Wright Hassall is a firm of 240 lawyers based in Warwickshire. Before joining the mentoring scheme Wright Hassall was already passionate about EDI and 'inclusive' is one of its business values.

The focus during the scheme was to embed this value firmly into their business culture, recognising and growing internal talent to improve retention and progression.

Wright Hassall was partnered with EDI experts from Baker McKenzie. They had sense-checking conversations - particularly about how to structure their EDI committee and weave it into their business narrative and strategy.

What did they do?

  • Structured their EDI committee to allow certain members to spearhead specific areas such as facilities, communications, partnerships and events.
  • Carried out a culture survey of the firm to gauge how staff felt and to listen to their ideas and provide opportunities for individuals to raise questions directly to senior leadership in person or anonymously.
  • Offered internal staff training contracts and will sponsor staff through their qualifying examination.
  • Developed career pathways and personal development plans for all roles within the firm including non-legal roles.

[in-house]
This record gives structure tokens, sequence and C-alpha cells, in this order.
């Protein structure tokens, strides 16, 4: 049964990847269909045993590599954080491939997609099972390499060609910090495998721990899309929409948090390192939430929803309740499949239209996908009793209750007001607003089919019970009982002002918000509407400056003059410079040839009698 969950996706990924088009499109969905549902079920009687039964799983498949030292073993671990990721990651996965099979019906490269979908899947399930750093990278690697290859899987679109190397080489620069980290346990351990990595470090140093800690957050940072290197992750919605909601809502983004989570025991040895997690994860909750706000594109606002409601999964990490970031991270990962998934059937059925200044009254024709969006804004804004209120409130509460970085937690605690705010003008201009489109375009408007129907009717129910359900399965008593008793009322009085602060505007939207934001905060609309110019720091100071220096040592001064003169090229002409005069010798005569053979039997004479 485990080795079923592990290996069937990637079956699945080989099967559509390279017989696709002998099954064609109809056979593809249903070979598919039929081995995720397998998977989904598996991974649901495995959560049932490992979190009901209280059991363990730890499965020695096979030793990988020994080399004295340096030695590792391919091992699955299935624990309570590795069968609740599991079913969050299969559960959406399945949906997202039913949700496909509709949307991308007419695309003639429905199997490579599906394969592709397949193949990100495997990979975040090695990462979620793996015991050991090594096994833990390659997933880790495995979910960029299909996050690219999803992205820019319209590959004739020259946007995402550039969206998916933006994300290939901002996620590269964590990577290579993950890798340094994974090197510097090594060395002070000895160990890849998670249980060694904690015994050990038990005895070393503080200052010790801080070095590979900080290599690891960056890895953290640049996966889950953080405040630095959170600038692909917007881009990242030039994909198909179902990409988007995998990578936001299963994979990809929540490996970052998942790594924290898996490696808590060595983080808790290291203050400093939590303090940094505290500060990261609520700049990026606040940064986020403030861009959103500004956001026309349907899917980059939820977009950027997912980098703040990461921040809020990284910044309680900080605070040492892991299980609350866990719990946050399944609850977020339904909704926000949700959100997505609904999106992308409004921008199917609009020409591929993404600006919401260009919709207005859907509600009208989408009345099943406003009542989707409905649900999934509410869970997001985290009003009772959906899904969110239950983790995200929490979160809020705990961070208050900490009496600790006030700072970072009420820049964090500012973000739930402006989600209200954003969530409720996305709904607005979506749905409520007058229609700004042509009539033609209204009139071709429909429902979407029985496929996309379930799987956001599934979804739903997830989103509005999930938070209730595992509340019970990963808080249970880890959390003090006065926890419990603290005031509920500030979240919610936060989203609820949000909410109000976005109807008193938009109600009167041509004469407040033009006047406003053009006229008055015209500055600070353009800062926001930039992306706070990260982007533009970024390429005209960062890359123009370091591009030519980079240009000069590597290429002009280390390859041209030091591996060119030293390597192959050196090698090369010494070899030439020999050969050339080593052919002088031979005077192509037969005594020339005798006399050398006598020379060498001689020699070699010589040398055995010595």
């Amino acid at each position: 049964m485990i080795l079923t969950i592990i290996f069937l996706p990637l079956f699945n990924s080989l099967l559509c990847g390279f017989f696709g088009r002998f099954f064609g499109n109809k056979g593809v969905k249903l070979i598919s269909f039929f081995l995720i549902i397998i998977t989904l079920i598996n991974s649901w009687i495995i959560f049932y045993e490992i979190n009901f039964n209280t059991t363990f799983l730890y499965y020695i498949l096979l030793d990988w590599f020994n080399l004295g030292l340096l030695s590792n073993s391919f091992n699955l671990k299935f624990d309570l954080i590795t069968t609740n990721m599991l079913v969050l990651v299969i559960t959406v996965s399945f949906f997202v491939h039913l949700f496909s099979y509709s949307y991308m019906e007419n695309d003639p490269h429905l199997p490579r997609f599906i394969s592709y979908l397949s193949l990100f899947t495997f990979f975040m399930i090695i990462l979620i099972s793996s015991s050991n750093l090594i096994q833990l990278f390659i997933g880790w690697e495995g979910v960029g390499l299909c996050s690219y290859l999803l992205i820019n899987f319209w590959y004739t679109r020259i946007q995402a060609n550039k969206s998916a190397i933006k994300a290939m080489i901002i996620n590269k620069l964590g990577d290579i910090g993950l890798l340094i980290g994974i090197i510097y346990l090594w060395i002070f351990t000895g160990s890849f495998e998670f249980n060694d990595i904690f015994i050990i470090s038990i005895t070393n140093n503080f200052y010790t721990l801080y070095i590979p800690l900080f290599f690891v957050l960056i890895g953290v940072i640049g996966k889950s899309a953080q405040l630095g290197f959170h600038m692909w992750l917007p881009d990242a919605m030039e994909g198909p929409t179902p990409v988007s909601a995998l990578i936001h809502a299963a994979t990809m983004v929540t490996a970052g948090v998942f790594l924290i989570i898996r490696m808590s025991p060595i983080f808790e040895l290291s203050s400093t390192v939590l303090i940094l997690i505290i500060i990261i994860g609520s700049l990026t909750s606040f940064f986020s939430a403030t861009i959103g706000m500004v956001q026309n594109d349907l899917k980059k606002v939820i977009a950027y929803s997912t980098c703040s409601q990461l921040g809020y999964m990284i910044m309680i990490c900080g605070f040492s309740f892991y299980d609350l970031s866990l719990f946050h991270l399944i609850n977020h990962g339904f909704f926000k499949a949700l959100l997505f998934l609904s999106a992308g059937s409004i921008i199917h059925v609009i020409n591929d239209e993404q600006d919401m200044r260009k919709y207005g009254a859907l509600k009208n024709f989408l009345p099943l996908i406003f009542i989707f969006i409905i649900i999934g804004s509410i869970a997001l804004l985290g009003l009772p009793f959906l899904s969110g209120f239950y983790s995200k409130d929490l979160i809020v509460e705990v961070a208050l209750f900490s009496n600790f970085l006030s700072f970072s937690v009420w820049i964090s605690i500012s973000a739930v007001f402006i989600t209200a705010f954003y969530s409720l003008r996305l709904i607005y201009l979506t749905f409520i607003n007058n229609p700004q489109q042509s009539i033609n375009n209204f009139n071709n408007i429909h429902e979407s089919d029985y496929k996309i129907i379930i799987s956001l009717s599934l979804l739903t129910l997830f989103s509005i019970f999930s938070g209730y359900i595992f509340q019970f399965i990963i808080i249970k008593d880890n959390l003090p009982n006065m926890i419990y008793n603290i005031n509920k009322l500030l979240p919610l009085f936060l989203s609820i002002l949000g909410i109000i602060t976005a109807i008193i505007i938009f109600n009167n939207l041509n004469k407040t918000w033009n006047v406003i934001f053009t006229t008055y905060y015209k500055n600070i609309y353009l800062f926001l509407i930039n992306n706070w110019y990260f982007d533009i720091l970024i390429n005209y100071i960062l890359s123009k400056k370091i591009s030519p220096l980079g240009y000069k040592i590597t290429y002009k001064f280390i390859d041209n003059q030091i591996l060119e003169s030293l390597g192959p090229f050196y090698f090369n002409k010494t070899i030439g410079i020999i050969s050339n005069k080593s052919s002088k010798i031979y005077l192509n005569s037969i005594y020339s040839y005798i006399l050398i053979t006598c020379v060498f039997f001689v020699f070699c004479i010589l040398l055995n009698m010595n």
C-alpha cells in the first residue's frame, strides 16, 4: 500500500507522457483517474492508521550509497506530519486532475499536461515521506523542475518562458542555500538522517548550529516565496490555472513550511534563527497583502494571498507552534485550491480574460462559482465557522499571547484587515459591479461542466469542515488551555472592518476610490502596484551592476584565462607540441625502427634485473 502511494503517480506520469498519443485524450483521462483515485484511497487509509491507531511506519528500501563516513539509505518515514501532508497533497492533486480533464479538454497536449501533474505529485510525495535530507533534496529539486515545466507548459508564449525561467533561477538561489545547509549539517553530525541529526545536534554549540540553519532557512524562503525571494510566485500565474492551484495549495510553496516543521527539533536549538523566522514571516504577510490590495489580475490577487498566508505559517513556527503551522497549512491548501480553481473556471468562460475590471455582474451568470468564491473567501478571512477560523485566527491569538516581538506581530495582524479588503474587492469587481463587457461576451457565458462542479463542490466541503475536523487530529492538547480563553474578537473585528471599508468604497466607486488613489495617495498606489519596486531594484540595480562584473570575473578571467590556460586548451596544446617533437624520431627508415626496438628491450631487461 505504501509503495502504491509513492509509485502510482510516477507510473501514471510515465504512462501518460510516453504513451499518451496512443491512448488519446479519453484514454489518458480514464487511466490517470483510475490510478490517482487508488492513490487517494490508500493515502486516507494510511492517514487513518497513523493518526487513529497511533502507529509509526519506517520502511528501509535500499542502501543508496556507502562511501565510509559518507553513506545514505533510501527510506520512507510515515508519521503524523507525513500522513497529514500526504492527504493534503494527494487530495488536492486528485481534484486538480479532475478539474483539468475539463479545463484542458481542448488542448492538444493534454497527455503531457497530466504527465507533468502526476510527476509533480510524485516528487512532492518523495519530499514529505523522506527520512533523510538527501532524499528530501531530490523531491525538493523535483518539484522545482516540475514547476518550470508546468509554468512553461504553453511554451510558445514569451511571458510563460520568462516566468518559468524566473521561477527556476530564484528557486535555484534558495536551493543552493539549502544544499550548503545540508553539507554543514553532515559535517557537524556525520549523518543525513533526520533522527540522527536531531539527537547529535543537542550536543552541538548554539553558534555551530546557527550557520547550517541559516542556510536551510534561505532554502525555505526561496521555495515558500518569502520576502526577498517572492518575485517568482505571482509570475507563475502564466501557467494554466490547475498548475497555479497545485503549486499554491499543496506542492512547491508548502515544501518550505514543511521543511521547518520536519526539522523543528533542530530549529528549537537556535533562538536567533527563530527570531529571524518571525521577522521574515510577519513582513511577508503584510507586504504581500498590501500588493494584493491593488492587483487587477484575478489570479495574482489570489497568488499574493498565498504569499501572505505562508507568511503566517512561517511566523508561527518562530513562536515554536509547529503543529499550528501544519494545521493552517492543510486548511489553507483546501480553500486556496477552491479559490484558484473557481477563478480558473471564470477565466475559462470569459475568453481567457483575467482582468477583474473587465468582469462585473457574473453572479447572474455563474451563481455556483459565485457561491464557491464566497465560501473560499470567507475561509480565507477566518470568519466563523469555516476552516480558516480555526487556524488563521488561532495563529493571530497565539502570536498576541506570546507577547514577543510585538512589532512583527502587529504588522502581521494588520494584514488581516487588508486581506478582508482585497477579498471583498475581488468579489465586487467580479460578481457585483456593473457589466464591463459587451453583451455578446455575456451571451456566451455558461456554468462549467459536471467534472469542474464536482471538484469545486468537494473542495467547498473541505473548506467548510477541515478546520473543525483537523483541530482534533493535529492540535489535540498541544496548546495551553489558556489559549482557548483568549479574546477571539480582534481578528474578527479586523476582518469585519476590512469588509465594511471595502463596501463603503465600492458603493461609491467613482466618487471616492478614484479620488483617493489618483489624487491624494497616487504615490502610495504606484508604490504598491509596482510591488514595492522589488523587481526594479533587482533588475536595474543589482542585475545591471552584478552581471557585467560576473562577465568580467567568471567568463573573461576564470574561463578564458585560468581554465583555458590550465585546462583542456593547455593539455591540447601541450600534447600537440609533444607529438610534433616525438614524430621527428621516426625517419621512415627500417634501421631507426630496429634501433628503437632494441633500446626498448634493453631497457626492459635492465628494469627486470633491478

• Encouraged peer groups on similar professional levels to share challenges and solutions thereby creating safe spaces for all colleagues.
  • Senior leaders shared their experiences and career pathways and demonstrated active learning and understanding, creating a culture of intentional allyship.
  • Set up internal apprenticeship opportunities so that staff can move into roles in different business areas.
  • Developed a mentoring scheme which allows people working at all levels to take up mentee or mentor roles.

Next steps

  • To allow promotions to happen earlier than expected if a vacancy opens up or a new role is created.
  • Consider how they can better weave their different EDI initiatives together.
  • Ensure they reflect on, take a record of, and celebrate big and small EDI achievements.